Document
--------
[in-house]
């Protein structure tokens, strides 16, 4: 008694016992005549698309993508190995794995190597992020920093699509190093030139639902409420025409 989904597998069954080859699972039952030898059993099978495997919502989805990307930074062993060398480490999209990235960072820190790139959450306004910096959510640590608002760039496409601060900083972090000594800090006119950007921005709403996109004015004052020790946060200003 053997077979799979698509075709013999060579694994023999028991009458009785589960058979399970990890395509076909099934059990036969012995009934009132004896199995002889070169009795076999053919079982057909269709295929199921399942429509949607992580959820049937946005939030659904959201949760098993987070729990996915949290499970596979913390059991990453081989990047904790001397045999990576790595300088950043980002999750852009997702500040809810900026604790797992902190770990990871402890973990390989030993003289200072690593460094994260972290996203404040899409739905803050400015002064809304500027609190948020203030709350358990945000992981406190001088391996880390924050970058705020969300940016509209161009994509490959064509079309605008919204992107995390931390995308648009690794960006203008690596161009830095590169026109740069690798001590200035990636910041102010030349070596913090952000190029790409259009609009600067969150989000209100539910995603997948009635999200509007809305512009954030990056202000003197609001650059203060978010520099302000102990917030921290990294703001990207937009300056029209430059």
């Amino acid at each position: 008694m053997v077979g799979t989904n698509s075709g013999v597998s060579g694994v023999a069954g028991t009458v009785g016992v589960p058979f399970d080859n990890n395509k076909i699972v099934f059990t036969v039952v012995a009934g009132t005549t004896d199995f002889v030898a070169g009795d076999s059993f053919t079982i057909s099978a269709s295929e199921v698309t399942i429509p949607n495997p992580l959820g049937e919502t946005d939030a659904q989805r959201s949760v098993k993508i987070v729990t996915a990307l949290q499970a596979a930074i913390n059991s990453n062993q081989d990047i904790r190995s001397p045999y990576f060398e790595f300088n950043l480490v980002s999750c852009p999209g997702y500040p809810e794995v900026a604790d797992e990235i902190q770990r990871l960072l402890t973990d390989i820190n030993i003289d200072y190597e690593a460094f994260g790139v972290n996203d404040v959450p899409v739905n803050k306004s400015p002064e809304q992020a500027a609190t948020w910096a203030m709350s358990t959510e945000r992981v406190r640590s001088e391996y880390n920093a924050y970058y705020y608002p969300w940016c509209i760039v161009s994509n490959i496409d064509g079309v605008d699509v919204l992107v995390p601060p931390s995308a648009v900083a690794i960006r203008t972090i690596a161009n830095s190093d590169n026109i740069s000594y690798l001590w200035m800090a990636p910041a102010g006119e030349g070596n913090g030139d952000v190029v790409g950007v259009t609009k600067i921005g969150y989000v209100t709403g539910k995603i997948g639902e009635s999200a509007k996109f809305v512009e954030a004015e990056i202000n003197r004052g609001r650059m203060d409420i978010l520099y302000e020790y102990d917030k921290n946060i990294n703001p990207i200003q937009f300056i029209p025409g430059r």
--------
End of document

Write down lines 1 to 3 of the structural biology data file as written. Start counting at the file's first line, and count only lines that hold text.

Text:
[in-house]
């Protein structure tokens, strides 16, 4: 008694016992005549698309993508190995794995190597992020920093699509190093030139639902409420025409 989904597998069954080859699972039952030898059993099978495997919502989805990307930074062993060398480490999209990235960072820190790139959450306004910096959510640590608002760039496409601060900083972090000594800090006119950007921005709403996109004015004052020790946060200003 053997077979799979698509075709013999060579694994023999028991009458009785589960058979399970990890395509076909099934059990036969012995009934009132004896199995002889070169009795076999053919079982057909269709295929199921399942429509949607992580959820049937946005939030659904959201949760098993987070729990996915949290499970596979913390059991990453081989990047904790001397045999990576790595300088950043980002999750852009997702500040809810900026604790797992902190770990990871402890973990390989030993003289200072690593460094994260972290996203404040899409739905803050400015002064809304500027609190948020203030709350358990945000992981406190001088391996880390924050970058705020969300940016509209161009994509490959064509079309605008919204992107995390931390995308648009690794960006203008690596161009830095590169026109740069690798001590200035990636910041102010030349070596913090952000190029790409259009609009600067969150989000209100539910995603997948009635999200509007809305512009954030990056202000003197609001650059203060978010520099302000102990917030921290990294703001990207937009300056029209430059």
């Amino acid at each position: 008694m053997v077979g799979t989904n698509s075709g013999v597998s060579g694994v023999a069954g028991t009458v009785g016992v589960p058979f399970d080859n990890n395509k076909i699972v099934f059990t036969v039952v012995a009934g009132t005549t004896d199995f002889v030898a070169g009795d076999s059993f053919t079982i057909s099978a269709s295929e199921v698309t399942i429509p949607n495997p992580l959820g049937e919502t946005d939030a659904q989805r959201s949760v098993k993508i987070v729990t996915a990307l949290q499970a596979a930074i913390n059991s990453n062993q081989d990047i904790r190995s001397p045999y990576f060398e790595f300088n950043l480490v980002s999750c852009p999209g997702y500040p809810e794995v900026a604790d797992e990235i902190q770990r990871l960072l402890t973990d390989i820190n030993i003289d200072y190597e690593a460094f994260g790139v972290n996203d404040v959450p899409v739905n803050k306004s400015p002064e809304q992020a500027a609190t948020w910096a203030m709350s358990t959510e945000r992981v406190r640590s001088e391996y880390n920093a924050y970058y705020y608002p969300w940016c509209i760039v161009s994509n490959i496409d064509g079309v605008d699509v919204l992107v995390p601060p931390s995308a648009v900083a690794i960006r203008t972090i690596a161009n830095s190093d590169n026109i740069s000594y690798l001590w200035m800090a990636p910041a102010g006119e030349g070596n913090g030139d952000v190029v790409g950007v259009t609009k600067i921005g969150y989000v209100t709403g539910k995603i997948g639902e009635s999200a509007k996109f809305v512009e954030a004015e990056i202000n003197r004052g609001r650059m203060d409420i978010l520099y302000e020790y102990d917030k921290n946060i990294n703001p990207i200003q937009f300056i029209p025409g430059r």